Re: More on Justice Ginsburg and ‘Judicial Activism’

 Jennifer Rubin has also responded to Justice Ginsburg’s accusation that the Roberts Court is “one of the most activist courts in history,” as “measured in terms of readiness to overturn legislation”:

Judicial activism means inventing new rights (abortion, for example), disregarding the plain text of the Constitution (e.g. holding all death-penalty statutes unconstitutional) or rewriting the statute before the court (as the chief justice did in such dramatic fashion for Obamacare by reinterpreting the tax/fine portion of the statute and devising a new Medicaid opt-out for the states, both pure inventions of the chief justice). The habits (inventing rights, ignoring the text of the Constitution and contorting statues) have characterized Ginsburg’s record. It is not “activist” to strike down a statute that fails to comport with the Constitution. And it is not restraint to allow Congress (e.g. on McCain-Feingold) to run roughshod over rights spelled out in the Constitution (free speech).

You can’t help but see Ginsburg as stuck in her pre-court mode, an activist for left-leaning legal causes. (“There is a framed copy of the Lilly Ledbetter Fair Pay Act of 2009 on a wall in her chambers. It is not a judicial decision, of course, but Justice Ginsburg counts it as one of her proudest achievements.”) Ummm. It is not hard to see that her judicial philosophy boils down to “liberal causes good, conservative ones bad.” That, rather than judicial restraint or activism, explains her desire to strike down the Defense of Marriage Act (in total, unlike the restrained approach of Kennedy) while keeping alive campaign-finance reform, Obamacare and the 50-year-old standard for pre-clearance in section 5 of the Voting Rights Act.

What’s baffling about Justice Ginsburg’s comments is that by her own definition, her vote to strike down the Defense of Marriage Act just last term was “activist.” But I don’t see any handwringing about her role in the opinion.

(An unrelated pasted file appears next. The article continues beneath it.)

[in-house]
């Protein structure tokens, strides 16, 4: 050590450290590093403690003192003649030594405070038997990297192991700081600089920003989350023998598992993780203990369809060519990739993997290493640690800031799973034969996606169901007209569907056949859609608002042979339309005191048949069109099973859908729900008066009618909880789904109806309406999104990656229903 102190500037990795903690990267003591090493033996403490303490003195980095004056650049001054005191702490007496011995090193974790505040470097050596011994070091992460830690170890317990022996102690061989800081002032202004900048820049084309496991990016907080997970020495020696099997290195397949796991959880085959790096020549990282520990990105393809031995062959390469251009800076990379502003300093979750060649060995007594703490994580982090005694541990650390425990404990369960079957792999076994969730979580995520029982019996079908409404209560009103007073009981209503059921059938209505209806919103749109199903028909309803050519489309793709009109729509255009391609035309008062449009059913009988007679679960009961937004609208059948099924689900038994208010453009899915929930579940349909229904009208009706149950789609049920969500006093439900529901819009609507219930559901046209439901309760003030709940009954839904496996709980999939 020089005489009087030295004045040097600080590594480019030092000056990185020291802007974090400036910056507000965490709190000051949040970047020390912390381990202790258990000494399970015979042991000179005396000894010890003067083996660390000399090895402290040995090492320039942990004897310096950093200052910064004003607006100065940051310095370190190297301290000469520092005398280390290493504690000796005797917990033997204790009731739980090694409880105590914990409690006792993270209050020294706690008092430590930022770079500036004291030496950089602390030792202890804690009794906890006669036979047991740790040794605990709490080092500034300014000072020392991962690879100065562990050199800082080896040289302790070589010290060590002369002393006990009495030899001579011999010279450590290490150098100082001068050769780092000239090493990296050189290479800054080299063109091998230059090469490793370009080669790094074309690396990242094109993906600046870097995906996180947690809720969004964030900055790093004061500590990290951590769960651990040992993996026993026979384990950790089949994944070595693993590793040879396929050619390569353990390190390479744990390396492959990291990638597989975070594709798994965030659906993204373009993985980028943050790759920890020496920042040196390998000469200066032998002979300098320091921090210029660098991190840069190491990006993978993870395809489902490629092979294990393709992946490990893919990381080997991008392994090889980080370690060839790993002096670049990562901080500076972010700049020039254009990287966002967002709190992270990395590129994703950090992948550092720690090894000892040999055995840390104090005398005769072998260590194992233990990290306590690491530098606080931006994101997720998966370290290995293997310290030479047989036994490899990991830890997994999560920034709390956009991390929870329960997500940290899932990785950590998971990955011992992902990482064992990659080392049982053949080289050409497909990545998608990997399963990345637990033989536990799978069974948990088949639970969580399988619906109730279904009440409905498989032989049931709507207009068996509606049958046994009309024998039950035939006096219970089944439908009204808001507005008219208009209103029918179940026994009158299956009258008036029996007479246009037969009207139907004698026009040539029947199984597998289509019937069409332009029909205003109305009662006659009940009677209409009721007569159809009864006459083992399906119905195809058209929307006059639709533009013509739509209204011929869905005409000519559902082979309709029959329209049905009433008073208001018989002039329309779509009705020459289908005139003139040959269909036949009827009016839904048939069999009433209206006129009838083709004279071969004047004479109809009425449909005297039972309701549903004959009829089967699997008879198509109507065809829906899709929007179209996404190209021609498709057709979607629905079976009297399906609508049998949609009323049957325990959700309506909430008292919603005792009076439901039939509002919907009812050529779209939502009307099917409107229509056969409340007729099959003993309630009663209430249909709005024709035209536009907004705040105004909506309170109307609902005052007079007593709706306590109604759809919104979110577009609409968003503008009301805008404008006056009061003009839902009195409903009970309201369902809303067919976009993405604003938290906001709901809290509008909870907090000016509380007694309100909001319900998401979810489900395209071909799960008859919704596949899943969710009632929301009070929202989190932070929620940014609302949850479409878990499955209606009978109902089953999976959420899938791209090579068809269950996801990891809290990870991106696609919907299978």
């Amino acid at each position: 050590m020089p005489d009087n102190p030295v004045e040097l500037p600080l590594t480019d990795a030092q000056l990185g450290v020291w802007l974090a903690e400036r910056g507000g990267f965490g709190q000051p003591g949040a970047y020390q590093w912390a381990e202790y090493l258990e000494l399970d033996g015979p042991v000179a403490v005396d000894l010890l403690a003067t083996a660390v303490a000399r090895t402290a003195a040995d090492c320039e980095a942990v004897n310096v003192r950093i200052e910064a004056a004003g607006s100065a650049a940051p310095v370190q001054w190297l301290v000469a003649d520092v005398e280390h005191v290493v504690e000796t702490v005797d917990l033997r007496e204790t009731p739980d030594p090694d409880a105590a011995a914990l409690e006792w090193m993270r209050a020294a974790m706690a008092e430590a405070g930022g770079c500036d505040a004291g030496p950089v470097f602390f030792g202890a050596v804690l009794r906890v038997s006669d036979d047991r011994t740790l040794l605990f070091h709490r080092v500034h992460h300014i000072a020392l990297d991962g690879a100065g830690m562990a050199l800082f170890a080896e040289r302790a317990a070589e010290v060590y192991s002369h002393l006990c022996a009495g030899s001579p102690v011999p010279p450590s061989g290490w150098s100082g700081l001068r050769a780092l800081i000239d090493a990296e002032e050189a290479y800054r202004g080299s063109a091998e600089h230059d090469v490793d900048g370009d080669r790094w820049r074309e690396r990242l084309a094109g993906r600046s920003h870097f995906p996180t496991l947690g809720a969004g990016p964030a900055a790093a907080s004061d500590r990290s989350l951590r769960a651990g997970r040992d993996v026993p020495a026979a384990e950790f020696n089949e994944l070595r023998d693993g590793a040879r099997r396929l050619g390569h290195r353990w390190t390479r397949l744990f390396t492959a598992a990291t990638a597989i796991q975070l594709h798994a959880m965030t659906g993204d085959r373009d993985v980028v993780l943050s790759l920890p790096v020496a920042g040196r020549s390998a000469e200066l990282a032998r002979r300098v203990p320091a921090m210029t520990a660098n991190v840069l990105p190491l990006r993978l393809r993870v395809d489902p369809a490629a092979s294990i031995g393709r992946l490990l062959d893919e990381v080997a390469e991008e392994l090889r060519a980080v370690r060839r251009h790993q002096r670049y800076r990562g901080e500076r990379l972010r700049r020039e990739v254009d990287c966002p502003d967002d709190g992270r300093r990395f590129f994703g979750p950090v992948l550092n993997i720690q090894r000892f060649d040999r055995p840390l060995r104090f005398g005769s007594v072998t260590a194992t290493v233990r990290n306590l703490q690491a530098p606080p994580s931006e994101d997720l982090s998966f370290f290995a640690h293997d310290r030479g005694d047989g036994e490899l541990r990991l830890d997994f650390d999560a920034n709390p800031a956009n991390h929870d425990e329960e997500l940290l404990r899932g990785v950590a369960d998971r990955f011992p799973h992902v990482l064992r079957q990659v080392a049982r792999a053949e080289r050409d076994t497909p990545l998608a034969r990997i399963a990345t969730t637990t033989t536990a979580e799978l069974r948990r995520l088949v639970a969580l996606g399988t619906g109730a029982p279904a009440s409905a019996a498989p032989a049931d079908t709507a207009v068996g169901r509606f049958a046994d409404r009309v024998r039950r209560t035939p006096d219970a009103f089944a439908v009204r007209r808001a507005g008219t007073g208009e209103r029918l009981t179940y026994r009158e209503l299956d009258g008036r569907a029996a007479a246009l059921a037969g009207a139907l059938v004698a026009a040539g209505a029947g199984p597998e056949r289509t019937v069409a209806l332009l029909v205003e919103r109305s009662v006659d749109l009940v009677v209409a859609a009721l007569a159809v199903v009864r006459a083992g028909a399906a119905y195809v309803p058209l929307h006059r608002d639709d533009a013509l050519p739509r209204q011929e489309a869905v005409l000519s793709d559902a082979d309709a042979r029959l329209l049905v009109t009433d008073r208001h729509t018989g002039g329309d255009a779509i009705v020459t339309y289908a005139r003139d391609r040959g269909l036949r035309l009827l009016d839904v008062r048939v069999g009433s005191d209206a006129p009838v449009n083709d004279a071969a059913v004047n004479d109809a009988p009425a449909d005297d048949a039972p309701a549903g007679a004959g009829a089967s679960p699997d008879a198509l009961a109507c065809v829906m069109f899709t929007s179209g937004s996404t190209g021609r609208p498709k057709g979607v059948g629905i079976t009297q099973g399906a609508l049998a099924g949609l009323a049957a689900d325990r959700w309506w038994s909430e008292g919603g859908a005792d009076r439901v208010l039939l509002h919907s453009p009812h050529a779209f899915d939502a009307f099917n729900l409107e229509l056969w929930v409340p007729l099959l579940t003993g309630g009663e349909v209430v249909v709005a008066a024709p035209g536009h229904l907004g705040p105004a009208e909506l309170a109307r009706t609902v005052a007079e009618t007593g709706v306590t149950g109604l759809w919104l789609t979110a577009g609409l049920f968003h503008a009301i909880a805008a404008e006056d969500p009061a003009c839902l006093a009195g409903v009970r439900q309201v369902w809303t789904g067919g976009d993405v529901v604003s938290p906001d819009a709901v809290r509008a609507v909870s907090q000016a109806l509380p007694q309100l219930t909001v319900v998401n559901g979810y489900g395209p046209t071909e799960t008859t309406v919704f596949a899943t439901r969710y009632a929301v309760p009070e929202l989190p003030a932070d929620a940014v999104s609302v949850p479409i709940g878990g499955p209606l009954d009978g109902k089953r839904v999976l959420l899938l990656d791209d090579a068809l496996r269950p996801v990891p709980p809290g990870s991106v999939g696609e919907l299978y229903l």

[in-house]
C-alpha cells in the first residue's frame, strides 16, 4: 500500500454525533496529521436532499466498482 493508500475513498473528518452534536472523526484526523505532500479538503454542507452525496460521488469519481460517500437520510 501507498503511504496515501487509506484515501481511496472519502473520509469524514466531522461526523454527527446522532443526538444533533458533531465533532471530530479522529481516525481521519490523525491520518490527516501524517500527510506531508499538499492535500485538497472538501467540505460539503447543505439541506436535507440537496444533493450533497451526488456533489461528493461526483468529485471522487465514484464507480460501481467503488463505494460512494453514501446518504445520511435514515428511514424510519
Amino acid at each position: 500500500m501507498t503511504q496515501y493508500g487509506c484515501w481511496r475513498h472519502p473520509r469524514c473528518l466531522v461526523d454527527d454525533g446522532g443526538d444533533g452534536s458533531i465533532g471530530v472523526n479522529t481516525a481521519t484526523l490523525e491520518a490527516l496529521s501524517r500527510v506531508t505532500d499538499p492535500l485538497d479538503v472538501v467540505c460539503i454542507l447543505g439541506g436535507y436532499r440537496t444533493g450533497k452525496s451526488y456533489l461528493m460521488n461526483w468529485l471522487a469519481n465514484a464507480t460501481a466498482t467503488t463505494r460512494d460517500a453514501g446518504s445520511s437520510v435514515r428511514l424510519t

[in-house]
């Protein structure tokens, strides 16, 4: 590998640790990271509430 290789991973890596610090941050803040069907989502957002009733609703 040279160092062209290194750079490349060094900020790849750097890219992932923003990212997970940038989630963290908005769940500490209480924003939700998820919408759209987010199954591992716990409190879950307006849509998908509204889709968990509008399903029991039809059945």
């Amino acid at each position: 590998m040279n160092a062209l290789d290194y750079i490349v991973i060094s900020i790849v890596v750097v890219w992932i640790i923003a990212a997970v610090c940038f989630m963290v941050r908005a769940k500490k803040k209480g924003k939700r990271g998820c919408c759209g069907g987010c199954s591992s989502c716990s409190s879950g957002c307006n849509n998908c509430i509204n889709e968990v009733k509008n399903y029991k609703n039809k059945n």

Her insistence that Roe’s lessons favoring a more stepwise approach to inventing new rights don’t apply to the same-sex-marriage field is not only puzzling, but suggests that the recent DOMA decision was in fact pure activism, by any definition. The only explanation for Justice Kennedy’s incoherent decision is that the justices were trying (in vain) to find a reasonable argument for proceeding step-by-step rather than nationalizing same-sex marriage outright. If that wasn’t it, then it was truly no more than a compromise position between four justices who would have found an equal-protection violation and one who wanted to have his cake and eat it too by outlawing DOMA and leaving other laws intact. Hardly a principled counter to the alleged “activism” of the Roberts Court.

Justice Ginsburg’s willingness to engage in what she deems “judicial activism” when it suits her policy aims is not limited to Windsor. It turns out that she’s actually more willing to nullify Congress than many of the justices that she has served with. In 2008, Professor Linda Keith studied how much judges defer to Congress when evaluating federal legislation. Over the span of 200 years, justices voted to “nullify” Congress an average of 23 percent of the time, when given an opportunity. Justice Ginsburg did this 43 percent of the time, 20 percent more than the average justice, and more than did six of the eight justices she had served with at the time of the study. She more than doubled Chief Justice Rehnquist’s rate of overturning acts of Congress.

We should see Justice Ginsburg’s comments for what they are: an entirely impressionistic political attack on the conservative justices,  probably stemming from her frustration with assigning what she sees as far too many minority opinions. As Paul Mirengoff put it, “we can’t expect a left-wing partisan like Justice Ginsburg to let the facts stand in the way of a good rant.”

 

 

Carrie Severino — Carrie Severino is chief counsel and policy director to the Judicial Crisis Network.

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